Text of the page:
• @matt: I've significantly changed the tone of the question, based on DVK's comment above. Please check you are still happy with it. Note: The rate could be higher and the article could be scaremongering. (I admit I haven't read it yet.)
    – Oddthinking
    Jun 8, 2015 at 15:23
  • @Oddthinking No problems with the edit. The big issue (which answers have already addressed) is whether a raw count of reported side effects is relevant to judging cause and effect. The newspaper ignored careful controlled studies in favour of those raw numbers and the answers have picked that up already.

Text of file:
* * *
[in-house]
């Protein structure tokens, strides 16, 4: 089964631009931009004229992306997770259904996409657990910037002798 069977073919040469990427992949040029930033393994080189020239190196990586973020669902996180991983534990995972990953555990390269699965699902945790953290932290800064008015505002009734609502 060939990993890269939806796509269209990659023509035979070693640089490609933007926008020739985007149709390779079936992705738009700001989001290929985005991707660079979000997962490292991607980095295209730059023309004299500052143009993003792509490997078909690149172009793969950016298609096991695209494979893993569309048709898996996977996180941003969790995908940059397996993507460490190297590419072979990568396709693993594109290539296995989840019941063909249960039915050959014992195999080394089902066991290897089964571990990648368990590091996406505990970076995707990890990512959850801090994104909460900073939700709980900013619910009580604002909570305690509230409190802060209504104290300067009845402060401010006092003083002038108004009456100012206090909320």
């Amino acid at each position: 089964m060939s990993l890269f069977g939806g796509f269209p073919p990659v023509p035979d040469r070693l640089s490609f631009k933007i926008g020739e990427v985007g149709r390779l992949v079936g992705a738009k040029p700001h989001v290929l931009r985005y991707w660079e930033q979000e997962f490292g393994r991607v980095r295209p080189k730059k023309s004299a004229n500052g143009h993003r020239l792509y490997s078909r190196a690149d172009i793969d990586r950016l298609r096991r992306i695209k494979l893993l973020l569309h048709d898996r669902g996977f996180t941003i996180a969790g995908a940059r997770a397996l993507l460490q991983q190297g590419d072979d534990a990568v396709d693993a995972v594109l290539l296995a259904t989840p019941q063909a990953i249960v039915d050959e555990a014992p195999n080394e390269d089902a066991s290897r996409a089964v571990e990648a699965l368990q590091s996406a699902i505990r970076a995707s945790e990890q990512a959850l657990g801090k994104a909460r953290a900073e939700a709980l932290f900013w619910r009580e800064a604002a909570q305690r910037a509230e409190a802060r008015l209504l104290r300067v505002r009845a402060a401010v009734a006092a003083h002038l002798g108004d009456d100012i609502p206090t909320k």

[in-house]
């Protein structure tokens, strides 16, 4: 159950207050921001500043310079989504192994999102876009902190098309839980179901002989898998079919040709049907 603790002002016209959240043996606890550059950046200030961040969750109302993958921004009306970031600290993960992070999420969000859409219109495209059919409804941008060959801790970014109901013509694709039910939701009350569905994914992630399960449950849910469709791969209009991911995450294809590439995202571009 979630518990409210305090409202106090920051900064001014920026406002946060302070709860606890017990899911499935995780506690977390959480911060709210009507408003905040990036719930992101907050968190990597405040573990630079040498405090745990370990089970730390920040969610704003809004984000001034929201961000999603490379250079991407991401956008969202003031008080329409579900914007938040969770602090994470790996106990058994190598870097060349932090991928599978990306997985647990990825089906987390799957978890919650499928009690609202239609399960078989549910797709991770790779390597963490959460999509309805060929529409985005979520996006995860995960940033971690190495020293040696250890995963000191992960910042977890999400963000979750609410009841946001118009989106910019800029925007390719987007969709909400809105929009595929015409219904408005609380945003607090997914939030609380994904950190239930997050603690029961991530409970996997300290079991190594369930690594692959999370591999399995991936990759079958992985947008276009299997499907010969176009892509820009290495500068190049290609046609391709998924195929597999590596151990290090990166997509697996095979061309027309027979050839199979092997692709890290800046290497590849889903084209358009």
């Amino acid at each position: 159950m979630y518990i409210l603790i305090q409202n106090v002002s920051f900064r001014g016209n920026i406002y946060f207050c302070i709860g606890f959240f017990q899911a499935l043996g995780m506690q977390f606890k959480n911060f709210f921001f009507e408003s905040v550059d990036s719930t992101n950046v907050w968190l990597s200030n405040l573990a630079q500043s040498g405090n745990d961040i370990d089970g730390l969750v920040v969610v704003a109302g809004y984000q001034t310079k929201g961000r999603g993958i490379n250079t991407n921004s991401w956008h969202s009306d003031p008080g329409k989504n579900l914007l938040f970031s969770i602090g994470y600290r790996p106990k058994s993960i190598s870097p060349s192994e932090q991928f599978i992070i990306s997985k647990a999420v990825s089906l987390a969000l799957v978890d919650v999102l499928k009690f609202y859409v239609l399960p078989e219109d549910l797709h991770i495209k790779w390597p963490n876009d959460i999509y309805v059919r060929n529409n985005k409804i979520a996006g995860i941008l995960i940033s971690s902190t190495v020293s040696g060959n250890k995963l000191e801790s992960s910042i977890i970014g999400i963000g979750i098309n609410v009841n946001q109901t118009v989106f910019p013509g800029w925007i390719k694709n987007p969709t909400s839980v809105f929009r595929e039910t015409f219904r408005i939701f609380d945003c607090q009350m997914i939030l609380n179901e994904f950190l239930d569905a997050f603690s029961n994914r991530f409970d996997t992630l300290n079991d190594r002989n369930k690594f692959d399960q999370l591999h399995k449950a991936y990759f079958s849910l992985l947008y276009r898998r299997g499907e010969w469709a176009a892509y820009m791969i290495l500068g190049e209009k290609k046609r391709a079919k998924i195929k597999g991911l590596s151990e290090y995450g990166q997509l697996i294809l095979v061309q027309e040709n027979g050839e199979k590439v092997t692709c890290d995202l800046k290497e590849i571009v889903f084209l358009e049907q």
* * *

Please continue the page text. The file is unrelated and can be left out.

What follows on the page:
– matt_black
    Jun 8, 2015 at 19:36

2 Answers 2


The World Health Organisation reports the observed rate of vaccine reactions from each of sixteen different classes of vaccinations. It divides each type of reaction into mild adverse events or severe adverse events.

For HPV in particular, it offers statistics for quadrivalent (i.e. protecting from four variations of HPV) and bivalent version of the vaccine. I quote from the quadrivalent version that seems to have more reactions.

There are a number of possible reactions. Mild reactions are common, including pain at the injection site (83% of patients) and headaches (26%). Serious reactions are much rarer, with anaphylaxis occurring 0.00017% of the time.